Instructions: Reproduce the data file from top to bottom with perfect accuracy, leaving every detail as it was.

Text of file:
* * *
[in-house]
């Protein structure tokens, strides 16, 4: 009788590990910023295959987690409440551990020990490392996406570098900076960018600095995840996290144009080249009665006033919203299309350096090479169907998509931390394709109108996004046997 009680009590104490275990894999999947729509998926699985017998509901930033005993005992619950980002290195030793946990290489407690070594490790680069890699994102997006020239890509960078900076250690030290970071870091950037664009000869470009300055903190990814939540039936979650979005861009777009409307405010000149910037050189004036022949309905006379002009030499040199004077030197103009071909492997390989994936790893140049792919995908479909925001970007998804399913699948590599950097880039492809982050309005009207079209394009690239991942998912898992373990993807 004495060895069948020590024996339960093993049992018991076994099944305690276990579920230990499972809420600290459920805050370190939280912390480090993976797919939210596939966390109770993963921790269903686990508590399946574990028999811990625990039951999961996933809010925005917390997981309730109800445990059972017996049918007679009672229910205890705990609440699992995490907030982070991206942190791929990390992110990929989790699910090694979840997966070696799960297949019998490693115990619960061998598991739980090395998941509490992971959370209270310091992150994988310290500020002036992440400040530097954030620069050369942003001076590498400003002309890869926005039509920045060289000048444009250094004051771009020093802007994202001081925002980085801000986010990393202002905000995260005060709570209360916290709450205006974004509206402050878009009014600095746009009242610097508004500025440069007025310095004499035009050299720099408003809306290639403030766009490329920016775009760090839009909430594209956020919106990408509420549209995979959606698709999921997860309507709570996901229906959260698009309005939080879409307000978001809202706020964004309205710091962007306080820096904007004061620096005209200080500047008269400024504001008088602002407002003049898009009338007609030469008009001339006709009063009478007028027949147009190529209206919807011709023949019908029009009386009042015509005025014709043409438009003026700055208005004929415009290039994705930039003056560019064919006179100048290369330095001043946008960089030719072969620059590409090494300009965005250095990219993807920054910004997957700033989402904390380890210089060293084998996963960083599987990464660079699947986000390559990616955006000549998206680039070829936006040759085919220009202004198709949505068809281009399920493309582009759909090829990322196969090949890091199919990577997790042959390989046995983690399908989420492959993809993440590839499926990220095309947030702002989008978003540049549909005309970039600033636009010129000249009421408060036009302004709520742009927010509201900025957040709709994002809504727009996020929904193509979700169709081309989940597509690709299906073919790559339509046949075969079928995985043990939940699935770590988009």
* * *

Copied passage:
[in-house]
């Protein structure tokens, strides 16, 4: 009788590990910023295959987690409440551990020990490392996406570098900076960018600095995840996290144009080249009665006033919203299309350096090479169907998509931390394709109108996004046997 009680009590104490275990894999999947729509998926699985017998509901930033005993005992619950980002290195030793946990290489407690070594490790680069890699994102997006020239890509960078900076250690030290970071870091950037664009000869470009300055903190990814939540039936979650979005861009777009409307405010000149910037050189004036022949309905006379002009030499040199004077030197103009071909492997390989994936790893140049792919995908479909925001970007998804399913699948590599950097880039492809982050309005009207079209394009690239991942998912898992373990993807 004495060895069948020590024996339960093993049992018991076994099944305690276990579920230990499972809420600290459920805050370190939280912390480090993976797919939210596939966390109770993963921790269903686990508590399946574990028999811990625990039951999961996933809010925005917390997981309730109800445990059972017996049918007679009672229910205890705990609440699992995490907030982070991206942190791929990390992110990929989790699910090694979840997966070696799960297949019998490693115990619960061998598991739980090395998941509490992971959370209270310091992150994988310290500020002036992440400040530097954030620069050369942003001076590498400003002309890869926005039509920045060289000048444009250094004051771009020093802007994202001081925002980085801000986010990393202002905000995260005060709570209360916290709450205006974004509206402050878009009014600095746009009242610097508004500025440069007025310095004499035009050299720099408003809306290639403030766009490329920016775009760090839009909430594209956020919106990408509420549209995979959606698709999921997860309507709570996901229906959260698009309005939080879409307000978001809202706020964004309205710091962007306080820096904007004061620096005209200080500047008269400024504001008088602002407002003049898009009338007609030469008009001339006709009063009478007028027949147009190529209206919807011709023949019908029009009386009042015509005025014709043409438009003026700055208005004929415009290039994705930039003056560019064919006179100048290369330095001043946008960089030719072969620059590409090494300009965005250095990219993807920054910004997957700033989402904390380890210089060293084998996963960083599987990464660079699947986000390559990616955006000549998206680039070829936006040759085919220009202004198709949505068809281009399920493309582009759909090829990322196969090949890091199919990577997790042959390989046995983690399908989420492959993809993440590839499926990220095309947030702002989008978003540049549909005309970039600033636009010129000249009421408060036009302004709520742009927010509201900025957040709709994002809504727009996020929904193509979700169709081309989940597509690709299906073919790559339509046949075969079928995985043990939940699935770590988009």